• Moreover, in one embodiment, a wireless communication system of the TAG 100 is defined to detect and negotiate network access with network gateways at a range of up to three kilometers (km). The TAG 100 processor 103 is defined to perform all necessary functions to securely authenticate a serial number of the TAG 100, provide encrypted bi-directional communication between the TAG 100 and a reader device within a wireless network, and maintain network connectivity when in range of a network gateway.
  • Additionally, the TAG 100 is defined to provide an expansion capability for users (both government and commercial) to add additional sensors and/or communication modes of operation. In addition to being secured on a moving asset, the TAG 100 is also defined for use in a handheld reader device and in a network gateway reader device. When disposed in the handheld or network gateway reader device, the TAG 100 provides dual functions of a radio and a GPS beacon. Also, the TAG 100 is defined to implement a proprietary communication protocol to secure and manage data communication between the TAG 100 and network reader devices and to control access to the TAG 100.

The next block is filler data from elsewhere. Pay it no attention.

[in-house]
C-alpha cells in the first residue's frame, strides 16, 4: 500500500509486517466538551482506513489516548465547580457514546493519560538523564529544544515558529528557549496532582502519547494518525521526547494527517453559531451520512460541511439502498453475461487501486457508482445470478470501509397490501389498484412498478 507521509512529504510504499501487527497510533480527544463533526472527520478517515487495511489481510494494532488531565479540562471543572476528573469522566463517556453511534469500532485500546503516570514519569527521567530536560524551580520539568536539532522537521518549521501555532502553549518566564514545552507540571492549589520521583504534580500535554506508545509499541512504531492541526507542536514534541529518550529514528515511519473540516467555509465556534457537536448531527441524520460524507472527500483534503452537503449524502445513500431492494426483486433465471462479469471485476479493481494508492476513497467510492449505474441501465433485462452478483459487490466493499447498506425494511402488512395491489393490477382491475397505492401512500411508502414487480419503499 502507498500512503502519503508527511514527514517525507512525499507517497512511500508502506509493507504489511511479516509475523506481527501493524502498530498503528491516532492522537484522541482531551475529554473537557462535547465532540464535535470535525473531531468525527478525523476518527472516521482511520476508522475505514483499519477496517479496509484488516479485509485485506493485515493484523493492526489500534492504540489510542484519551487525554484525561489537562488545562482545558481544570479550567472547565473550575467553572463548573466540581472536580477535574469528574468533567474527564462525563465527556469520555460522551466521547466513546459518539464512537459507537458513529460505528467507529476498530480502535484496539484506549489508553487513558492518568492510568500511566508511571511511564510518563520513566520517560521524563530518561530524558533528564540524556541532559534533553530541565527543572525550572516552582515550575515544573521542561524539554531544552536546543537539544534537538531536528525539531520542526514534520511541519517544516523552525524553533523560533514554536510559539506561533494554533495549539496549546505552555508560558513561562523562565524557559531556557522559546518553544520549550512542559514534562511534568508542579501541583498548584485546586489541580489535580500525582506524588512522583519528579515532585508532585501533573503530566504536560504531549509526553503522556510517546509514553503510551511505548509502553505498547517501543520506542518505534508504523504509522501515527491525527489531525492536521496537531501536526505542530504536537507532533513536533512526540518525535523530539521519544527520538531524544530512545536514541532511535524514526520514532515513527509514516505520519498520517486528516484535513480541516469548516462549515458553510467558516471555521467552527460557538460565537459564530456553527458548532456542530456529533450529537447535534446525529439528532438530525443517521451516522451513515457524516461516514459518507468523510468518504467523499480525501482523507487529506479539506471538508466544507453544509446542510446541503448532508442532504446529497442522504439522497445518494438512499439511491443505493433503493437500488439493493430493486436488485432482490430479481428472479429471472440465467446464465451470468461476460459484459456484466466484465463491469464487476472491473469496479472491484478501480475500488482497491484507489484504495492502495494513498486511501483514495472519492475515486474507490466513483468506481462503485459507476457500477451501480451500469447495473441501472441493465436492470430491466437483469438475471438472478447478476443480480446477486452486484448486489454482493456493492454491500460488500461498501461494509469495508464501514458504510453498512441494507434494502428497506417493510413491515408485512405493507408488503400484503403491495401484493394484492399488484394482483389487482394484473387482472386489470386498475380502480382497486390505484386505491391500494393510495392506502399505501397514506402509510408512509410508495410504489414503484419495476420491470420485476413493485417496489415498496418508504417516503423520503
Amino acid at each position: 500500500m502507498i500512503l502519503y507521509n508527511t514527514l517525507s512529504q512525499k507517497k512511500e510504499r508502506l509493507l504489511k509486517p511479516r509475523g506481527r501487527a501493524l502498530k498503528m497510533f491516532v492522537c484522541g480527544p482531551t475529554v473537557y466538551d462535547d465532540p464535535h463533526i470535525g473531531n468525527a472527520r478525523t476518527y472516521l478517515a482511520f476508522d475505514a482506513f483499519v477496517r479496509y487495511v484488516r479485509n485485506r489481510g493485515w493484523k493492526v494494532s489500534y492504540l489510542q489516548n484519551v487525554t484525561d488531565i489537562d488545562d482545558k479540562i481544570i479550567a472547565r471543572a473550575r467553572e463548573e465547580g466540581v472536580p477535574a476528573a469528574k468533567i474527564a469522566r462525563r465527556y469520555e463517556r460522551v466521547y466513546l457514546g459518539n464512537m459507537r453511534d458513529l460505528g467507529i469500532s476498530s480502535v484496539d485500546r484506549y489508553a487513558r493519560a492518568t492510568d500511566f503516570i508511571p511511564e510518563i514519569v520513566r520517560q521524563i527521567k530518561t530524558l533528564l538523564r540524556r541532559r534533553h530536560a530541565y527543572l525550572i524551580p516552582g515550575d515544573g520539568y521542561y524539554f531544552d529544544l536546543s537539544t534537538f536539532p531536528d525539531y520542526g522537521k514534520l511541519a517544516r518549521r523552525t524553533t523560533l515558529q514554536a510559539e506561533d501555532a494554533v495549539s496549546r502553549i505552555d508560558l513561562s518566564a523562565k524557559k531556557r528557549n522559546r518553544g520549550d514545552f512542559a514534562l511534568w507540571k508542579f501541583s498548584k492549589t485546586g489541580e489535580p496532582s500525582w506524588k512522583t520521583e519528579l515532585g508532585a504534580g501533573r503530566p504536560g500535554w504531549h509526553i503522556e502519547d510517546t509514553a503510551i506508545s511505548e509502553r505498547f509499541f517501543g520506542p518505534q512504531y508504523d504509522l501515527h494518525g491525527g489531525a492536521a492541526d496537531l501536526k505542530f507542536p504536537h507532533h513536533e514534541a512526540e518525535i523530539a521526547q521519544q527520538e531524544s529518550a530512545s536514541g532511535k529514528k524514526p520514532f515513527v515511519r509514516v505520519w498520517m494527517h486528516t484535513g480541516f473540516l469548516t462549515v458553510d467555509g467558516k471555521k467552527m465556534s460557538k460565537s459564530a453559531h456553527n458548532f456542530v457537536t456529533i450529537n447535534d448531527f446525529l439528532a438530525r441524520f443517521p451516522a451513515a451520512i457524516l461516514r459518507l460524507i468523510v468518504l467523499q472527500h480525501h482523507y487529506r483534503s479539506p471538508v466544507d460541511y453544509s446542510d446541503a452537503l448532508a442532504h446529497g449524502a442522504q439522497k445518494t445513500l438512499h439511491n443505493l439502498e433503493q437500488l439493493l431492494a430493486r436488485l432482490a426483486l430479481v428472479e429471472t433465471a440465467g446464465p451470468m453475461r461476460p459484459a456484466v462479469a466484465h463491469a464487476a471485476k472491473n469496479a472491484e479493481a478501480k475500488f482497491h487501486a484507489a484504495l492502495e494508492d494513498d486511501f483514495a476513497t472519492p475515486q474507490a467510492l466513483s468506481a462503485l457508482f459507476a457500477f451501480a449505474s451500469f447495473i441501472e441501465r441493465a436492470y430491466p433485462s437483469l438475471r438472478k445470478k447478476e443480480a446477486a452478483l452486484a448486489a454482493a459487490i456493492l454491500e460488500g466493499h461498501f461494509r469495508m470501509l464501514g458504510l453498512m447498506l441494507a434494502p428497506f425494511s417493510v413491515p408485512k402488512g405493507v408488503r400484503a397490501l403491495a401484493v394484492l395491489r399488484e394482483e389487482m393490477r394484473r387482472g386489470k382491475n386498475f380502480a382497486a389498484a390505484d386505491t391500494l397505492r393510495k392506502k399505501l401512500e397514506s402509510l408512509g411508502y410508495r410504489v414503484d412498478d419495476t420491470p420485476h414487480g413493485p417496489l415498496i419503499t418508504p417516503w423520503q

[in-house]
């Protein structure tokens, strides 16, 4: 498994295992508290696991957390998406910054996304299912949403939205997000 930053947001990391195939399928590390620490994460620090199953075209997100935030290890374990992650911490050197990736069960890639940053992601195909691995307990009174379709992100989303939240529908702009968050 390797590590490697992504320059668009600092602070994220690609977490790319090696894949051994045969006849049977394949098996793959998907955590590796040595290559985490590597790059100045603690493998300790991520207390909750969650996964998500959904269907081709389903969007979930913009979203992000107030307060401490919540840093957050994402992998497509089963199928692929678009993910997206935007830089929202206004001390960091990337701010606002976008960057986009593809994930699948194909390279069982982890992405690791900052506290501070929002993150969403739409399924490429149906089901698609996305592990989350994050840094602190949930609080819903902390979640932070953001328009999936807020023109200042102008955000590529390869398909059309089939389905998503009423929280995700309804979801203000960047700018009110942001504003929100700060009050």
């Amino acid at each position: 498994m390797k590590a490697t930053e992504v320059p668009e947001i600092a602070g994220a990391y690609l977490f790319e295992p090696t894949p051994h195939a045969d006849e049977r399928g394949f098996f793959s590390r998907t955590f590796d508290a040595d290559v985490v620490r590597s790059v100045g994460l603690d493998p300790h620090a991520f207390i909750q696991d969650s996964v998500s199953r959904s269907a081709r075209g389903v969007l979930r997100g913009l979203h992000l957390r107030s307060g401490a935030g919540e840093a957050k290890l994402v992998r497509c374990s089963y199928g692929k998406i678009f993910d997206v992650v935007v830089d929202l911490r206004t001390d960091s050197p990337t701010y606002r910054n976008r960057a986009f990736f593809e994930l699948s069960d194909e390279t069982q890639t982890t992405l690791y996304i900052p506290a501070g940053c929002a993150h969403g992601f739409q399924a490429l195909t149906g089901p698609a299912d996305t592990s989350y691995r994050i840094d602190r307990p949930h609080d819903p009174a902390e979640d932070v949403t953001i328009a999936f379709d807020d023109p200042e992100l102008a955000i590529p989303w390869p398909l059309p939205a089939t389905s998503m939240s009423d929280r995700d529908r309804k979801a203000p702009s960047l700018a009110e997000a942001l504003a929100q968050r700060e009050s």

• In one embodiment, the various components of the TAG 100 are disposed on a printed circuit board, with required electrical connections between the various components made through conductive traces defined within the printed circuit board. In one exemplary embodiment, the printed circuit board of the TAG 100 is a low cost, rigid, four layer, 0.062″ FR-4 dielectric fiberglass substrate. However, it should be understood that in other embodiments, other types of printed circuit boards or assemblies of similar function may be utilized as a platform for support and interconnection of the various TAG 100 components. In one particular embodiment, the chip 101 is defined as a model CC2430-64 chip manufactured by Texas Instruments, and the LDD 111 is implemented as a model GSC3f/LP single chip ASIC manufactured by SiRF.